Meanwhile, the janitor had let go of Sergey's hand and run over to Boris. This time, the old man did not hesitate and reached for the youth’s hands immediately.

"Prince Sokolinsky," he said after a few brief moments, with even more adulation than before, which Sergey had doubted was possible. The name was different than the one Svetlana had used to call Boris, but the root for "falcon" was still the same. Sergey stifled a laugh as Boris's expression soured at being called a “prince”.

Finally, the old man had moved on to Yuriy. He held on to the captain’s hands for much longer than the others’, furrowing his brow as he struggled to place him. Suddenly, he let go as if he had been burned, taking a quick step back.

"Father Morozko." He breathed out with trepidation. The janitor backed up another two steps, with a small sheepish bow of his head.

For a brief second, which could have been a trick of his eyes, Sergey thought he saw something shift in Yuriy’s expression.

Denis Fyodorovich finally seemed snap out of his stupor as he surveyed the three men one more time. He cast a glance over his shoulder at Svetlana, who nodded at him reassuringly. The tension seemed to ease out of his body as he turned back around and bowed deeply, brushing the floor in front of him with his hand in a wide-sweeping arc.

Sergey balked.

"Denis Fyodorovich, please get up!" He rushed to the man's side to get him to stand upright. Out of the corner of his eye, the tall blond just caught Yuriy hesitate to do the same. "We assure you, there is no need for any of that. But," he paused, aware that one person had been missing from this entire conversation about Fae. "Svetlana, Denis Fyodorovich. What about Ivan?"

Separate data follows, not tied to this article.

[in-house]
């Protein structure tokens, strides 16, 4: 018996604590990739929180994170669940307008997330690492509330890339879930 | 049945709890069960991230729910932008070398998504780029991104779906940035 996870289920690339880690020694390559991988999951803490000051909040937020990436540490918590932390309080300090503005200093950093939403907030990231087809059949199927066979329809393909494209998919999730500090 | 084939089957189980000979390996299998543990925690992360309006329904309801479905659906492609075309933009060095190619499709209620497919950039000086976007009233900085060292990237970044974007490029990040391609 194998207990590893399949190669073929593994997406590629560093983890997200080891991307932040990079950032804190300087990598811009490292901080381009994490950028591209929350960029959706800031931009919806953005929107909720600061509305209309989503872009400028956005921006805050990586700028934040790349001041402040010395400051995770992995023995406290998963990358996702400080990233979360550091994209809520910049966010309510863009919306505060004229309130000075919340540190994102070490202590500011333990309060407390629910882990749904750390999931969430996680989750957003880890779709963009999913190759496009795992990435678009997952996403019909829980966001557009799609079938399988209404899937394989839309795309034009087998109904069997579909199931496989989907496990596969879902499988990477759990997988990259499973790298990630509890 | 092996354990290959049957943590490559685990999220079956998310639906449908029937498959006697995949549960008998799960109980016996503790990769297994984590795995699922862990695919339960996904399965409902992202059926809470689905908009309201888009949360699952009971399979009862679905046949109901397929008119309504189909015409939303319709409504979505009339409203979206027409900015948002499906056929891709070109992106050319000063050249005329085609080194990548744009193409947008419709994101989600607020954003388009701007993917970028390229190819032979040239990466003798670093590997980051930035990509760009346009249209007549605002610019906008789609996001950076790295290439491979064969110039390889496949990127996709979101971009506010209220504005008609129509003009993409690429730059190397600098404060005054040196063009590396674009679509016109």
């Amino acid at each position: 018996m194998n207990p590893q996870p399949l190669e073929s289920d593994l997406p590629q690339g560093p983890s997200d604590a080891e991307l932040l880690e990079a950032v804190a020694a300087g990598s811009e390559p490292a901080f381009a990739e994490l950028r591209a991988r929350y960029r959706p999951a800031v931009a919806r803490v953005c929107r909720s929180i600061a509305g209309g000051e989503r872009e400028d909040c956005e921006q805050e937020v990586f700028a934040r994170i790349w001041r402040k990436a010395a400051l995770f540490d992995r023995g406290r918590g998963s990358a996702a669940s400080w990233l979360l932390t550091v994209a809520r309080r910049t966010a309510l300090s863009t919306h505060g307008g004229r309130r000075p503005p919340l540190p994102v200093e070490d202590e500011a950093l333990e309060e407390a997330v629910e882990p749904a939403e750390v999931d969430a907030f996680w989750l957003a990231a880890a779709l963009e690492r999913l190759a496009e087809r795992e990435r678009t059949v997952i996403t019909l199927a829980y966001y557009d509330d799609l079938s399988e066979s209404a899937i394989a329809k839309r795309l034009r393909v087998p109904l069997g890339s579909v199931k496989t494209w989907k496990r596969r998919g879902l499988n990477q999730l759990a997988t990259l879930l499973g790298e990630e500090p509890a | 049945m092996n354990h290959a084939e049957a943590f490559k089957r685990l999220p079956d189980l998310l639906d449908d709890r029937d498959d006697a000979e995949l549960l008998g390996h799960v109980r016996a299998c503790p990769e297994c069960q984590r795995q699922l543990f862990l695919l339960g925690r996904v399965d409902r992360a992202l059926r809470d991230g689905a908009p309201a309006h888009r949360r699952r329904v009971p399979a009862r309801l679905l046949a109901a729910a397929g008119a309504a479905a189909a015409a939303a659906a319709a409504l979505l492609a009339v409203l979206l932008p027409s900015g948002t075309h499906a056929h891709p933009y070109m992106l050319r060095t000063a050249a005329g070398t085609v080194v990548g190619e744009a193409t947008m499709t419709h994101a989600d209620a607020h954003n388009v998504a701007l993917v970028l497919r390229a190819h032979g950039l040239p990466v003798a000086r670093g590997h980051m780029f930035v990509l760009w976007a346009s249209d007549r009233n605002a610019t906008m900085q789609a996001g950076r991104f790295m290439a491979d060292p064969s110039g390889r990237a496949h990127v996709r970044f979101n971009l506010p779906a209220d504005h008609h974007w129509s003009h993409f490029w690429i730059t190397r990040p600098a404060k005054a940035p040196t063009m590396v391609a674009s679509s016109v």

All eyes turned to the youngest member of the team. Ivan was standing not too far behind the other three men, staring out at the water, clearly not pleased at having been ignored for so long.

“Whatever,” he deadpanned.

The janitor stared at Sergey with an honestly confused expression. "What about Ivan?”

“Well—” Sergey stammered. “You keep saying that the three of us are Fae and have Fae abilities of sorts. Does Ivan have any sort of powers?”

Ivan pouted as if anticipating the answer.

Denis Fyodorovich, on his end, balked at the question. “But, he is an Ivan. What other kind of powers could he possibly have need for?”

Then, as if remembering something, he dashed past Sergey to the youngest team member. Ivan yelped in surprise as the janitor grabbed his arm and dragged him forward, showing him off to Svetlana.

"Brightest Svetlana, you don't have to worry!" He explained rapidly, almost like a proud grandfather. "Our Ivan is a very hardworking, considerate, responsible—"

"Do not worry, Chainikov," Svetlana chuckled, stopping the man before he could go on a tirade. She clearly did not seem to be troubled with the same concerns as him. "I can see very clearly that this is, indeed, a good Ivan."

The young man scowled. "Why would you think I was a bad Ivan?”

Svetlana closed the space between them, eyes sparking menacingly when she finally spoke. "Because plenty of them are."